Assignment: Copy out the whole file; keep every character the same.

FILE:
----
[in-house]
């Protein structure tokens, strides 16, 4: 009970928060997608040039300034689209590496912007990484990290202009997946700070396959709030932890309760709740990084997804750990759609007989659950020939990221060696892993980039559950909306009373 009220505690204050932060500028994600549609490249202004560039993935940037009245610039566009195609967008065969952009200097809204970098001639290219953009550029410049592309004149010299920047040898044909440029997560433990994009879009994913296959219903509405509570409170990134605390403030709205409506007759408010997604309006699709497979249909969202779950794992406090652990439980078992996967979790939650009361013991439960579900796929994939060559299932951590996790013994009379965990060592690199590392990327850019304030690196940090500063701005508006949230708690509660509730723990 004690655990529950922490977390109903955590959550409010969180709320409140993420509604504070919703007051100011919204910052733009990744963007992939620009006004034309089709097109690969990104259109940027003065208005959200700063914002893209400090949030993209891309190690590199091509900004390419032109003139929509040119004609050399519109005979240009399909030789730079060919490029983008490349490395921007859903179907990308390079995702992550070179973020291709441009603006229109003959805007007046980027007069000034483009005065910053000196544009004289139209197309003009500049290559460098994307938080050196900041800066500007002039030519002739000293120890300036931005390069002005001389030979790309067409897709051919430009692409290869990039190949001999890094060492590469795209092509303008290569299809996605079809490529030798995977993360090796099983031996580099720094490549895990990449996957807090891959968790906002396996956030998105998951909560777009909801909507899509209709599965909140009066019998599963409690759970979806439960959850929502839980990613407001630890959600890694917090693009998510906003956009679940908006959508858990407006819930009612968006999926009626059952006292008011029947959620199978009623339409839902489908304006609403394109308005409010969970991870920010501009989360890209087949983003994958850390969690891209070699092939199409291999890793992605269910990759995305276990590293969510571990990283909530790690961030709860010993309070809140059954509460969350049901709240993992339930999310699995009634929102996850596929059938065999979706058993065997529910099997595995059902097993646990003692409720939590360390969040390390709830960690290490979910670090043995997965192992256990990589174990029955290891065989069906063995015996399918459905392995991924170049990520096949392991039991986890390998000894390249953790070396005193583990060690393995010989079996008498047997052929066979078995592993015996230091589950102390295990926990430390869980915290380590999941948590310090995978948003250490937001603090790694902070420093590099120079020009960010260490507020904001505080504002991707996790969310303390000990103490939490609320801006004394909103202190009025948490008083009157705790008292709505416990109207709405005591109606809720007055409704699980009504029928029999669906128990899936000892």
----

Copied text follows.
[in-house]
């Protein structure tokens, strides 16, 4: 009970928060997608040039300034689209590496912007990484990290202009997946700070396959709030932890309760709740990084997804750990759609007989659950020939990221060696892993980039559950909306009373 009220505690204050932060500028994600549609490249202004560039993935940037009245610039566009195609967008065969952009200097809204970098001639290219953009550029410049592309004149010299920047040898044909440029997560433990994009879009994913296959219903509405509570409170990134605390403030709205409506007759408010997604309006699709497979249909969202779950794992406090652990439980078992996967979790939650009361013991439960579900796929994939060559299932951590996790013994009379965990060592690199590392990327850019304030690196940090500063701005508006949230708690509660509730723990 004690655990529950922490977390109903955590959550409010969180709320409140993420509604504070919703007051100011919204910052733009990744963007992939620009006004034309089709097109690969990104259109940027003065208005959200700063914002893209400090949030993209891309190690590199091509900004390419032109003139929509040119004609050399519109005979240009399909030789730079060919490029983008490349490395921007859903179907990308390079995702992550070179973020291709441009603006229109003959805007007046980027007069000034483009005065910053000196544009004289139209197309003009500049290559460098994307938080050196900041800066500007002039030519002739000293120890300036931005390069002005001389030979790309067409897709051919430009692409290869990039190949001999890094060492590469795209092509303008290569299809996605079809490529030798995977993360090796099983031996580099720094490549895990990449996957807090891959968790906002396996956030998105998951909560777009909801909507899509209709599965909140009066019998599963409690759970979806439960959850929502839980990613407001630890959600890694917090693009998510906003956009679940908006959508858990407006819930009612968006999926009626059952006292008011029947959620199978009623339409839902489908304006609403394109308005409010969970991870920010501009989360890209087949983003994958850390969690891209070699092939199409291999890793992605269910990759995305276990590293969510571990990283909530790690961030709860010993309070809140059954509460969350049901709240993992339930999310699995009634929102996850596929059938065999979706058993065997529910099997595995059902097993646990003692409720939590360390969040390390709830960690290490979910670090043995997965192992256990990589174990029955290891065989069906063995015996399918459905392995991924170049990520096949392991039991986890390998000894390249953790070396005193583990060690393995010989079996008498047997052929066979078995592993015996230091589950102390295990926990430390869980915290380590999941948590310090995978948003250490937001603090790694902070420093590099120079020009960010260490507020904001505080504002991707996790969310303390000990103490939490609320801006004394909103202190009025948490008083009157705790008292709505416990109207709405005591109606809720007055409704699980009504029928029999669906128990899936000892």